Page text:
Canadian Underwriter

What auto insurers think of Ontario’s reform proposals

May 2, 2022   by David Gambrill

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Canada’s auto insurers are generally pleased with the Ontario government’s direction on auto reform, although many details have yet to be worked out.

“Ontario drivers pay too much for car insurance, and this budget makes a bold commitment to improve a long-broken system,” IBC Ontario vice president Kim Donaldson commented. “Nearly every aspect of auto insurance in Ontario is regulated by the provincial government – but consumers are not benefiting.

“The measures announced in this budget would put drivers on the road to getting a better auto insurance product.”

The budget outlines three main pillars for reducing consumer’s auto insurance rates, including:

  • More choice for consumers regarding the structure of the auto product
  • Reducing auto insurance fraud and associated claims costs
  • Fairer rates through new territorial guidance

Car insurers observe the province’s current territorial rates have not changed for decades. They are open to re-drawing territorial boundaries with common risk characteristics, as opposed to eliminating territories as a rating factor altogether.

“IBC supports premiums that reflect the actual perceived risk level,” IBC says in a statement to Canadian Underwriter. “Under the current territory rules, which are virtually unchanged over two decades, insurers are forced to group drivers together and charge them rates based in part on the risk level in the area they live. IBC is supportive of changes to this.

“Pooling groups of drivers that share similar risk characteristics ensures that drivers pay the most accurate premiums possible. There is a pressing need to update and add flexibility to the rules around the use of territorial risk factors.”

The budget also has Ontario’s provincial regulator, the Financial Services Regulatory Authority (FSRA), acting as the collector of auto insurance fraud data.

“The government is proposing amendments to the Insurance Act that, if passed, would require insurers to provide fraud information to FSRA on an ongoing basis,” the budget document says. “This would hold insurers accountable for managing, tracking and reporting fraud.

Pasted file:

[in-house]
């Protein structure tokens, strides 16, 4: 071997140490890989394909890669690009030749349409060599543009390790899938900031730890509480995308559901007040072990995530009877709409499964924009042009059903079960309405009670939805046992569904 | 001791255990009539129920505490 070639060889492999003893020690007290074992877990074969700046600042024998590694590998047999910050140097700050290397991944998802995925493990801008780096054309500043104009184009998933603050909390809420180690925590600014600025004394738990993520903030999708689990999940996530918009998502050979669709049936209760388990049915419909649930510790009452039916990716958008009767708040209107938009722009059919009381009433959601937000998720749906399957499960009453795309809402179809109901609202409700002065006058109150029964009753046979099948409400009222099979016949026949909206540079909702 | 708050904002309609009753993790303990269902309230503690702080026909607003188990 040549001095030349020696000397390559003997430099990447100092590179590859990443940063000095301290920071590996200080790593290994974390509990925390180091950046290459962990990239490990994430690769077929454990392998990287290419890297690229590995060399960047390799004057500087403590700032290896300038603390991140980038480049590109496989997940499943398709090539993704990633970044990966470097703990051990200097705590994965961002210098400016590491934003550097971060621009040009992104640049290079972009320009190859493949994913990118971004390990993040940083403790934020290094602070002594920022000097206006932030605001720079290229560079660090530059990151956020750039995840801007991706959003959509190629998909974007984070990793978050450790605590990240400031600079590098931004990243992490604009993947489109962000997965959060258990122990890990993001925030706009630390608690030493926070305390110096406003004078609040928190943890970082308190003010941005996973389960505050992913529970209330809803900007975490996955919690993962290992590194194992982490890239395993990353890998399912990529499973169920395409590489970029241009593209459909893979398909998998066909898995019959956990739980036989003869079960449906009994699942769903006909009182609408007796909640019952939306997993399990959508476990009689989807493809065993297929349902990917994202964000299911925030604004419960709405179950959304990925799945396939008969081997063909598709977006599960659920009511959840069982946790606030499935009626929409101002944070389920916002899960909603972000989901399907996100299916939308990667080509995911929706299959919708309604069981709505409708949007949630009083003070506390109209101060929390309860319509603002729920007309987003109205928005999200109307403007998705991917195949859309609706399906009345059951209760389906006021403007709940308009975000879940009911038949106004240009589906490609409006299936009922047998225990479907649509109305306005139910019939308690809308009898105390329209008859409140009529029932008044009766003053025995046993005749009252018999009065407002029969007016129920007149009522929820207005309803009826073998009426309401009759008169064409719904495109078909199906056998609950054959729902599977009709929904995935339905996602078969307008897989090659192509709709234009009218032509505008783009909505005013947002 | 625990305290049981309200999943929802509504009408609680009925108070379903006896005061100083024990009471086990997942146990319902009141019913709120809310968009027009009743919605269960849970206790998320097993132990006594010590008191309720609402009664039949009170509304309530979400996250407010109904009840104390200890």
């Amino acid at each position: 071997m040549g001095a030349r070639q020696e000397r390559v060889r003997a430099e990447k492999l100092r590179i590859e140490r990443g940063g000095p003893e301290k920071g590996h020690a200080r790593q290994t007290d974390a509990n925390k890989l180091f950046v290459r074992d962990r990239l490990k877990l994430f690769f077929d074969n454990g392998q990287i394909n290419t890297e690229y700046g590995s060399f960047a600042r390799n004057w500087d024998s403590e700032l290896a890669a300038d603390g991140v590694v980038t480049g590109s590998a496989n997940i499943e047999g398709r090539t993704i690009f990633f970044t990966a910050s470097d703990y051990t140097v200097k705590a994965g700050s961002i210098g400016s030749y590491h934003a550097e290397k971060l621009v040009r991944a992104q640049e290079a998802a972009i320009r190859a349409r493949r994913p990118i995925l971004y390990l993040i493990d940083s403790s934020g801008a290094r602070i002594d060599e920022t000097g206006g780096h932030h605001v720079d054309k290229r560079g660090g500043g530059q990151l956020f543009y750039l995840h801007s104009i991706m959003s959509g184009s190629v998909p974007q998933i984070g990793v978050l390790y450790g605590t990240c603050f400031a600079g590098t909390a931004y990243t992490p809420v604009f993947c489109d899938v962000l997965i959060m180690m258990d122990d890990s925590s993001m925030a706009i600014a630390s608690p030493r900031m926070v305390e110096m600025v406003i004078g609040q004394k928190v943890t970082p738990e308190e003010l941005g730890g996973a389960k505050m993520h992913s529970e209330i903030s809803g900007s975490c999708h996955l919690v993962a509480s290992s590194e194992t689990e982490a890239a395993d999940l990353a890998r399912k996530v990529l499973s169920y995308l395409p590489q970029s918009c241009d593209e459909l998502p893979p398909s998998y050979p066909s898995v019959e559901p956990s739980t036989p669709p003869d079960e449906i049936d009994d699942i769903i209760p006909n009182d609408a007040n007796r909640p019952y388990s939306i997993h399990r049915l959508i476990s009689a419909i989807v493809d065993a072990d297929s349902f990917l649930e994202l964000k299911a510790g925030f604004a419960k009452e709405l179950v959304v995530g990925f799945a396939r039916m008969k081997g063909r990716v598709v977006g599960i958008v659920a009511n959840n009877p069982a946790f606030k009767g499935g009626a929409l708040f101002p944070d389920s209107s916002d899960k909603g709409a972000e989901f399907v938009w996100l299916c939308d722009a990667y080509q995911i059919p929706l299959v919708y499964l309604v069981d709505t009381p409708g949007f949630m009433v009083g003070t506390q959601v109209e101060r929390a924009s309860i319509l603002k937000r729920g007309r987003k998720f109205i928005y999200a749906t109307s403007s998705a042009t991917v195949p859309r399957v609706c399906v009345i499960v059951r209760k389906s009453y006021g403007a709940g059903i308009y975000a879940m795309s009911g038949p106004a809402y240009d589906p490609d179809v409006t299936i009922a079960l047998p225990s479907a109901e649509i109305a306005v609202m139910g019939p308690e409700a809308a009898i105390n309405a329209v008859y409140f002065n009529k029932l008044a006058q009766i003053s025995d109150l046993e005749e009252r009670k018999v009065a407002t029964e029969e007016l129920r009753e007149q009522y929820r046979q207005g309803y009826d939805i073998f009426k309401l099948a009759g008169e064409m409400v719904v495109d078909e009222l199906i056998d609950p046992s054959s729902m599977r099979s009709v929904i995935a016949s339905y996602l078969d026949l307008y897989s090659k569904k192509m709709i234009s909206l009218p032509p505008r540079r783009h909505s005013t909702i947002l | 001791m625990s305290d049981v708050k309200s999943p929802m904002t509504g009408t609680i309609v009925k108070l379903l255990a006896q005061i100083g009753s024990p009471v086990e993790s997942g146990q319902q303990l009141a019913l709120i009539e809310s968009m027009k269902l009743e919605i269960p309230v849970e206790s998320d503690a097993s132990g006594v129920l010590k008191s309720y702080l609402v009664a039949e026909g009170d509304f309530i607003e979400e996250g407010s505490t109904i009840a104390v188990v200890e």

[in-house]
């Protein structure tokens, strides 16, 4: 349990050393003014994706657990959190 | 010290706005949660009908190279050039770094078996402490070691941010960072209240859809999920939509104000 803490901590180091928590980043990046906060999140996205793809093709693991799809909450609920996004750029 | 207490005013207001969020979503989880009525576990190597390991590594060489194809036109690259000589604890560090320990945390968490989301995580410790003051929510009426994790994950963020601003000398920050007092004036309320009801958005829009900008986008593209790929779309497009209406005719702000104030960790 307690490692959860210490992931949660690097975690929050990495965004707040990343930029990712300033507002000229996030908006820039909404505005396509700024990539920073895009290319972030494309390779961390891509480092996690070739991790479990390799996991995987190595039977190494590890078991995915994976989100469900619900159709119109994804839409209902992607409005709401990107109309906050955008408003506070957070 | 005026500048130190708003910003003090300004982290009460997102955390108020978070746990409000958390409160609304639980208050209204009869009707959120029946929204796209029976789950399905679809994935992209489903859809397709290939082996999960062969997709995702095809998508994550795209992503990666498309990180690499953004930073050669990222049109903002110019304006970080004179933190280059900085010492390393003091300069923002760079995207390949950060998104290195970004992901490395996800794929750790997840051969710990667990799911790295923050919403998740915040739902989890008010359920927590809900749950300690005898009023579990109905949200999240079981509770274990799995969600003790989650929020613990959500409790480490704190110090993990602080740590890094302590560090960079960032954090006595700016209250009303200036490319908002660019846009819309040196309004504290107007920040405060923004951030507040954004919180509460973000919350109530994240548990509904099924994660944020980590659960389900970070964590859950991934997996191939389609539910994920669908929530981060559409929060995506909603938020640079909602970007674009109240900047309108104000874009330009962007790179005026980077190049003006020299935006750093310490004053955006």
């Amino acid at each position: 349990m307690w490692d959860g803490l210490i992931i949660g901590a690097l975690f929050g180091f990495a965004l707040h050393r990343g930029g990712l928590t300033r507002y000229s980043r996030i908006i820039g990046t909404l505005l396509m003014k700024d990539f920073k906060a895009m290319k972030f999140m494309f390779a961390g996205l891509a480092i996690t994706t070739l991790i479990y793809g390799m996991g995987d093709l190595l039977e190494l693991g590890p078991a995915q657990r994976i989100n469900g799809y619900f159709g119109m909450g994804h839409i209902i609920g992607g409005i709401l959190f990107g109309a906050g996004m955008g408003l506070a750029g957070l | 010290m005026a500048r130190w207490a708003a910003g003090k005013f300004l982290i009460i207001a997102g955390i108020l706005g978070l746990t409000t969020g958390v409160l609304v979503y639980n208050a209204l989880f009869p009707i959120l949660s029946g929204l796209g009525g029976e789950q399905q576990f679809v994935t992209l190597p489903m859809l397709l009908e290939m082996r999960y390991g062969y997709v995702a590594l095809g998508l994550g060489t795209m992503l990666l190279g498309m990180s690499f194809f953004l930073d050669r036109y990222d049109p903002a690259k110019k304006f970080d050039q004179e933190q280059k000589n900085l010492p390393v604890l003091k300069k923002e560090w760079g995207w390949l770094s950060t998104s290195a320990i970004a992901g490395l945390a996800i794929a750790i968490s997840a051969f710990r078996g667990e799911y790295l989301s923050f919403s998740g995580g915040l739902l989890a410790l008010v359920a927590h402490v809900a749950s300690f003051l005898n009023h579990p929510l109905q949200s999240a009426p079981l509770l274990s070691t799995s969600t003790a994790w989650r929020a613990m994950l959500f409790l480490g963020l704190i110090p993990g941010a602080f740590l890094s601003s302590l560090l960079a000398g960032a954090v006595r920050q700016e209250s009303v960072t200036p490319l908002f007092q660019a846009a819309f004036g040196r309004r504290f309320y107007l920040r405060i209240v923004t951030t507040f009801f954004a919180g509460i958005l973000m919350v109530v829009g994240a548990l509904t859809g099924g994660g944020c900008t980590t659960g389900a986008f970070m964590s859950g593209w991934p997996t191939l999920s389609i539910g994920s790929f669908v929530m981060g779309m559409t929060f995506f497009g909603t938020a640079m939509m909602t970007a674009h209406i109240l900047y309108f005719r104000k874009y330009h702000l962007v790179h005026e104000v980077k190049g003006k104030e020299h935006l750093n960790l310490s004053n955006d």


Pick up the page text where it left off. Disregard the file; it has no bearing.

“FSRA will also be consulting on the implementation of a fraud reporting service tool that would better prevent, detect and ultimately deter fraud. This is an important step to crack down on fraud and its associated costs. FSRA will be consulting further on proposals for combatting fraud through fraud management plans and removing identified fraudsters through excluded provider lists.”

For car insurers such as Aviva Canada, this is a welcome step beyond an anti-fraud strategy that relies almost exclusively on public education.

“Too many honest Ontarian drivers are unknowingly falling victim to fraud. They need protection,” says Aviva Canada CEO Jason Storah. “We’ve long been committed to raising awareness and educating Canadian customers about fraudulent providers and practices. But this is not enough to solve the problem, which is why we continue to push for industry collaboration and government reform that establishes stricter consequences for those criminals found guilty of committing organized, criminal fraud. The anti-fraud measures outlined in the 2022 Ontario Budget will help address these issues.”

The industry’s next step is to work with the province’s government and insurance regulator to iron out the details. Particularly on how the government proposes to introduce more “choice” for consumers into the auto insurance product, which must provide basic minimums of coverage.

One budget proposal is to allow drivers to opt-out of the purchase of not-at-fault property damage coverage (also known as Direct Compensation – Property Damage). Doing so would save money for consumers who drive older cars that aren’t worth the cost it takes to insure them.

Exactly how much this would save consumers varies, depending on whether the autos are personal cars, commercial vehicles, etc., as IBC points out.

P&C insurers are talking to the government about other auto insurance “options” that would help consumers to save money on their premiums.

“The budget makes a commitment to review the mandatory product and provide flexibility for consumers to tailor coverage to best suit their needs,” IBC tells Canadian Underwriter. “IBC continues to review the specifics of yesterday’s budget announcement, and will work with FSRA and the government on next steps.

“Optionality in coverages has the potential to benefit consumers. Drivers should be able to choose the auto insurance protection that suits their individual/family circumstances.”


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